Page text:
It’s been a long time since I’ve blogged a new tajine recipe. You see it’s not intentional but you may be surprised to know I don’t do a lot of our main meal cooking – especially when it comes to Moroccan food. My sister-in-law who happens to be an amazing cook handles the lunch time meal. So unless we want something that’s not Moroccan, I let her take care of things. But, you see, we had a little “issue” a few weeks ago.
Most of my days I spend working. But, I work from home so it’s not always apparent that I’m “working” – because I’m always here and I might do other things when I take breaks. So, the other day my mother in law commented on my not cooking (not in a bad way).
Truth be told I feel like my tajines don’t hold a candle to theirs. I know that I can hold my own but it’s just a personal flaw of mine.
This is a tajine I’ve been wanting to try for a long time. I do get tired of the same things over and over again, and while Moroccan food is amazing – eating mostly the same things day in and day out gets tiring. So it was time to give this recipe a shot. Now, the ultimate test for me is will my mother in law eat it.
I’ve had a few fails already. I chock them up to different cultural values about what tastes good and what doesn’t. For me a gooey brownie is going to be amazing while a sheep brain, not so much. In the reverse she thinks a gooey brownie isn’t cooked and sheep brains are amazing – you can see where the issues come in right?
After I made this one afternoon and tried it I knew I was onto something. Even though MarocBaba was stuffed from lunch he tried it too and thought it was great. We were going out for dinner that evening so I left the tajine for the family to have at dinner. When I came back well…They’d eaten the whole thing; and my mother in law?
She gave it 2 thumbs up.
The key to making this is really to let it cook slow – that’s how you’ll end up with the unique jam flavor that develops.
A chicken tajine that has the unique flavors of a tomato and onion jam making it even tastier!
- 1 pound of chicken skin on
- 1 large onion
- 1 Tbsp olive oil
- 2 tsp cumin
- 1 Tbsp crushed garlic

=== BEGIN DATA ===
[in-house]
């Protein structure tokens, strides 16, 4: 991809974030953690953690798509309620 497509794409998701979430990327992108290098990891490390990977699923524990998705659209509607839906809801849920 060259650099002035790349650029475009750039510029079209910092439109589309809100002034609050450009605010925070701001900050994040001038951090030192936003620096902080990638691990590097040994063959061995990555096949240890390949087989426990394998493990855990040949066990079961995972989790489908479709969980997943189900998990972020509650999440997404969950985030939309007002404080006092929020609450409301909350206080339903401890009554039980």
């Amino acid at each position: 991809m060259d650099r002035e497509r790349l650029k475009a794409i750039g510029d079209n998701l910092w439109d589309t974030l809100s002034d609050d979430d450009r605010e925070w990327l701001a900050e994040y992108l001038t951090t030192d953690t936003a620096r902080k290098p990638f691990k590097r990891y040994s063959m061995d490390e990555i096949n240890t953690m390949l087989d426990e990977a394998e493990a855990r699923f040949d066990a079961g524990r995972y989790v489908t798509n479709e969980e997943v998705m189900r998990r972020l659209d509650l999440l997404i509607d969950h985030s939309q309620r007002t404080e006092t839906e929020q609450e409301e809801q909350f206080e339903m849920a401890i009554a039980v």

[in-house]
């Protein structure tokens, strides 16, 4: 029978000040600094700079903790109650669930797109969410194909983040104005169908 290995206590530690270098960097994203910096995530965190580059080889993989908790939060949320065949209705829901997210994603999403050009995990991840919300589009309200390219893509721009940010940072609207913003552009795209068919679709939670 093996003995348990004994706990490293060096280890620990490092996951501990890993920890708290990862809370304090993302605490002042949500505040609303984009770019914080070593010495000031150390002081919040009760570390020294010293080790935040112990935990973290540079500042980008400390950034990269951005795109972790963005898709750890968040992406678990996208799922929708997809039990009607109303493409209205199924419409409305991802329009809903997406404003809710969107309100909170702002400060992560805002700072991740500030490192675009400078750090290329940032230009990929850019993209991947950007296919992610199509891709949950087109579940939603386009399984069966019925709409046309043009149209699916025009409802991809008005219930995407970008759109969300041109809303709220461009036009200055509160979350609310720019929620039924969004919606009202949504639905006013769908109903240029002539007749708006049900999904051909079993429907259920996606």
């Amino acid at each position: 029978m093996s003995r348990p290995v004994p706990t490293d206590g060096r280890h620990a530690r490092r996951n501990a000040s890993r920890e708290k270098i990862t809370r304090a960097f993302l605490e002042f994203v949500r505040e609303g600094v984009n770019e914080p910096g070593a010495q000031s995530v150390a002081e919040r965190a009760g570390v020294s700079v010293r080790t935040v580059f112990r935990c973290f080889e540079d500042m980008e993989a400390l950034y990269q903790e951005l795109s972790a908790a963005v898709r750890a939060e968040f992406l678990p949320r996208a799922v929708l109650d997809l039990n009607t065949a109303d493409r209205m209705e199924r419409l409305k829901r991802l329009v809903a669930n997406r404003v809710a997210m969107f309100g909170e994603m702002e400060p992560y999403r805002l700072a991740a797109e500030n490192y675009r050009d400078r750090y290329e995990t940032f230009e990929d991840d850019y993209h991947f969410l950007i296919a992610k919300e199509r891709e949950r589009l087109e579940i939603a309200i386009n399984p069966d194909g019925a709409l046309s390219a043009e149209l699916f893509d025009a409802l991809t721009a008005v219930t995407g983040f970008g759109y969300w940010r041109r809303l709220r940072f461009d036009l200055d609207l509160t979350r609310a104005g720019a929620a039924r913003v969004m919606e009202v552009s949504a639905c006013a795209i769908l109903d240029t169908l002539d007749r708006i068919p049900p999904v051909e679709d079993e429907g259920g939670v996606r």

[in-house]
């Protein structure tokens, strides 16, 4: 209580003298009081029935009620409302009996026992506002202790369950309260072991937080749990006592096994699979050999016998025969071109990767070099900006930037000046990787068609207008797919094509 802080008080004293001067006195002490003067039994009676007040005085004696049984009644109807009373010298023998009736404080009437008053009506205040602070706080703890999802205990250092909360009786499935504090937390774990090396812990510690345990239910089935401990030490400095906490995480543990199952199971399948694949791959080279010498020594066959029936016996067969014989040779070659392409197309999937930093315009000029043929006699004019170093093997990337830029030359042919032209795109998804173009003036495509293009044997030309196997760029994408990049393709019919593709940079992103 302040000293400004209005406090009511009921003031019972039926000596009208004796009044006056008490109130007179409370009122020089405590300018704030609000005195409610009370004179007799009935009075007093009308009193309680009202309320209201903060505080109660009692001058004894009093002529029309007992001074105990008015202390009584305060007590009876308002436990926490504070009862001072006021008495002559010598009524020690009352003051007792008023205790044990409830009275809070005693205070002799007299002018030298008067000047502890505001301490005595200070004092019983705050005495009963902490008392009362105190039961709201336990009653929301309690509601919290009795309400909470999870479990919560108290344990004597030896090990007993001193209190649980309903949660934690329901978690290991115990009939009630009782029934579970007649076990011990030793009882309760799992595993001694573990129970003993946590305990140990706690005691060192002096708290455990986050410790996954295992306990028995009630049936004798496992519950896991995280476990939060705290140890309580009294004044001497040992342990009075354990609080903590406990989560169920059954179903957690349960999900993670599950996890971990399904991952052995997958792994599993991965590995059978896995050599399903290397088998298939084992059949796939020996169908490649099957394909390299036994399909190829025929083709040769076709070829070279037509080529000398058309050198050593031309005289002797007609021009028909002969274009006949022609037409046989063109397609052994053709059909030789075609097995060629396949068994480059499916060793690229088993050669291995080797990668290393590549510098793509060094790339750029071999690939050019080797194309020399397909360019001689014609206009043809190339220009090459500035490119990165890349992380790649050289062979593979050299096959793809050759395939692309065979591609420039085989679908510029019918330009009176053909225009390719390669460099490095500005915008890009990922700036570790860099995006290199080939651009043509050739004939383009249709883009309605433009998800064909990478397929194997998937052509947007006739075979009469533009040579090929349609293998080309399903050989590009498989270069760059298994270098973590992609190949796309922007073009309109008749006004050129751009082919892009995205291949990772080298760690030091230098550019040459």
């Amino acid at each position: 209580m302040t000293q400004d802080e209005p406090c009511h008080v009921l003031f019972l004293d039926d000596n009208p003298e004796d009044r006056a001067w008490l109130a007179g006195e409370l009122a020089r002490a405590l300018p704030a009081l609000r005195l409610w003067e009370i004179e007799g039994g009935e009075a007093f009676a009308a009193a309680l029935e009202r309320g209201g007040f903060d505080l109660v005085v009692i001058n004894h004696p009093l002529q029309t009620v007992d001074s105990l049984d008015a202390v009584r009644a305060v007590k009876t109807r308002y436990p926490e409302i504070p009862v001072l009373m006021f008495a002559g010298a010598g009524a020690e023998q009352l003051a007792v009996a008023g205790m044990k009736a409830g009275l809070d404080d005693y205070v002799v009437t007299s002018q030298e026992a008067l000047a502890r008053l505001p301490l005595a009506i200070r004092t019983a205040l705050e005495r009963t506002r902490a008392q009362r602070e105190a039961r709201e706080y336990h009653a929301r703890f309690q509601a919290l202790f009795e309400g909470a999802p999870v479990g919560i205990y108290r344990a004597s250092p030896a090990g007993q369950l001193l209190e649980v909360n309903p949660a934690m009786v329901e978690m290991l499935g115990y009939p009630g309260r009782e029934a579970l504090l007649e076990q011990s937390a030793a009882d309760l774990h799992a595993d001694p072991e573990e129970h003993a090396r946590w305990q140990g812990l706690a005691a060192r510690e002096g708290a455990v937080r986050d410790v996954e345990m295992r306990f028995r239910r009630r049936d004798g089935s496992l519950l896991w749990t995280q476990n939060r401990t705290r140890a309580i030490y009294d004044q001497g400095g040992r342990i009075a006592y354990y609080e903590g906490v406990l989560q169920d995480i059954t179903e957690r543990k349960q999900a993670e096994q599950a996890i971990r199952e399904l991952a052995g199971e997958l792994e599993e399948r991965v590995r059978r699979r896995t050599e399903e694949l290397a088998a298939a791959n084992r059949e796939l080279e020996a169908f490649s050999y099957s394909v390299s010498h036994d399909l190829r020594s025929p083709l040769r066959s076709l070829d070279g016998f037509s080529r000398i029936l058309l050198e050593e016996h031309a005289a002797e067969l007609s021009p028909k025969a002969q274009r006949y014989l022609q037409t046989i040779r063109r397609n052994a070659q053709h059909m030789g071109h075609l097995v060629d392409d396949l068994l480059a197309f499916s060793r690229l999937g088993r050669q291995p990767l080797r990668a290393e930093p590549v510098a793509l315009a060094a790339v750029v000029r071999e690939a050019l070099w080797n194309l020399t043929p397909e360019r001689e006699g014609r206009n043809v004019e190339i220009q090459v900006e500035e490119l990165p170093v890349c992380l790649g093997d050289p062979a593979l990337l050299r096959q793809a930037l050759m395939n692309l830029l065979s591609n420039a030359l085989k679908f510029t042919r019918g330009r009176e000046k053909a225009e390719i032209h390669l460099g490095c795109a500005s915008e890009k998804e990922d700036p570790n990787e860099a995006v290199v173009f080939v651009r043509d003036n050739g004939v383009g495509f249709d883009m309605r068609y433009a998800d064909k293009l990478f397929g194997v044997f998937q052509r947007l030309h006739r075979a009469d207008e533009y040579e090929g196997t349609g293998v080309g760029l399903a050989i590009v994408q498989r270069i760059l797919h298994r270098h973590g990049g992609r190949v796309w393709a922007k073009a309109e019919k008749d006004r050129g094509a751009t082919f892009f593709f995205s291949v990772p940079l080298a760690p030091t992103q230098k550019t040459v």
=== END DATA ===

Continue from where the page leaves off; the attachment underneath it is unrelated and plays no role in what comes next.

- 1 tsp ginger powder
- 1/2 tsp each salt and pepper
- pinch crushed saffron
- 1 Tbsp butter
- 1 Tbsp oil (vegetable/sunflower etc)
- 1 pound of tomatoes
- 1 heaping teaspoon honey
- sesame seeds (optional)
- This is best prepared in a tajine but if you don’t have one, a heavy bottomed pot will work too.
- In a bowl combine olive oil, cumin, cinnamon, ginger, crushed garlic, saffron, salt, and pepper.
- Wash chicken well and remove any excess fat – but leave skin on.
- Coat chicken in marinade and refrigerate while preparing the rest of the meal.
- Slice one onion in half, remove skin and slice into pieces as thin as possible.
- In the bottom of a tajine or pan add 1 Tbsp butter and 1 Tbsp of oil.
- Turn heat on to low, and add onions. Saute until onions become soft and start to brown.
- Prepare tomatoes by either grating the insides into a bowl, or blanch in boiling water, and remove skins. Chop into small pieces and add to the onions.
- Make space in the tomatoes to add the chicken pieces, skin side down. The chicken should be nestled into the tomatoes.
- Add the cover to the tajine or pot and allow to cook for 45 minutes – 1 hour until the chicken is cooked through and falling apart and liquid has reduced in the pot.
- Mix in a teaspoon of honey at the very end and allow for a few more minutes of cooking. You can also top with sesame seeds right before serving.
- Eat hot with crusty Moroccan bread.
Looking for a Tajine That’s Easier?
These recipes are almost all “set it and forget it” style – perfect for busy days.